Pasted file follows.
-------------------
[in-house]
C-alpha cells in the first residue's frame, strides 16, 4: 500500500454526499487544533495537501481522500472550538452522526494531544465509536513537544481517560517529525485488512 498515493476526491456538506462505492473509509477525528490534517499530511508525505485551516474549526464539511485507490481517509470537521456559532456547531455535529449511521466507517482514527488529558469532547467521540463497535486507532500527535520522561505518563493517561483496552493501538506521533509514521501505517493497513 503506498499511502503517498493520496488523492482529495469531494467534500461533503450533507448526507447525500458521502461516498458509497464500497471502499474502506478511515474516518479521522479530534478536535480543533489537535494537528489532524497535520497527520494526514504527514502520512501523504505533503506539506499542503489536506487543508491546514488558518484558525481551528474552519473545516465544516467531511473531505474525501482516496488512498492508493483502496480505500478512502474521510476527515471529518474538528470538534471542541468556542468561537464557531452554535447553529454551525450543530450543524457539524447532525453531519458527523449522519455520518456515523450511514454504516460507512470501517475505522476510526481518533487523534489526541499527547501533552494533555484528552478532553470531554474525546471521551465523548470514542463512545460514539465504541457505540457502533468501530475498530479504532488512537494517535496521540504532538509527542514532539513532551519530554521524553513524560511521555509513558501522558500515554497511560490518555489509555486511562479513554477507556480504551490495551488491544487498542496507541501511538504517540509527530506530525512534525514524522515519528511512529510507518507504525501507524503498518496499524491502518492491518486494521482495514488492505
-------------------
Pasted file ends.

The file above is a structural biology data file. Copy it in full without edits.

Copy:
[in-house]
C-alpha cells in the first residue's frame, strides 16, 4: 500500500454526499487544533495537501481522500472550538452522526494531544465509536513537544481517560517529525485488512 498515493476526491456538506462505492473509509477525528490534517499530511508525505485551516474549526464539511485507490481517509470537521456559532456547531455535529449511521466507517482514527488529558469532547467521540463497535486507532500527535520522561505518563493517561483496552493501538506521533509514521501505517493497513 503506498499511502503517498493520496488523492482529495469531494467534500461533503450533507448526507447525500458521502461516498458509497464500497471502499474502506478511515474516518479521522479530534478536535480543533489537535494537528489532524497535520497527520494526514504527514502520512501523504505533503506539506499542503489536506487543508491546514488558518484558525481551528474552519473545516465544516467531511473531505474525501482516496488512498492508493483502496480505500478512502474521510476527515471529518474538528470538534471542541468556542468561537464557531452554535447553529454551525450543530450543524457539524447532525453531519458527523449522519455520518456515523450511514454504516460507512470501517475505522476510526481518533487523534489526541499527547501533552494533555484528552478532553470531554474525546471521551465523548470514542463512545460514539465504541457505540457502533468501530475498530479504532488512537494517535496521540504532538509527542514532539513532551519530554521524553513524560511521555509513558501522558500515554497511560490518555489509555486511562479513554477507556480504551490495551488491544487498542496507541501511538504517540509527530506530525512534525514524522515519528511512529510507518507504525501507524503498518496499524491502518492491518486494521482495514488492505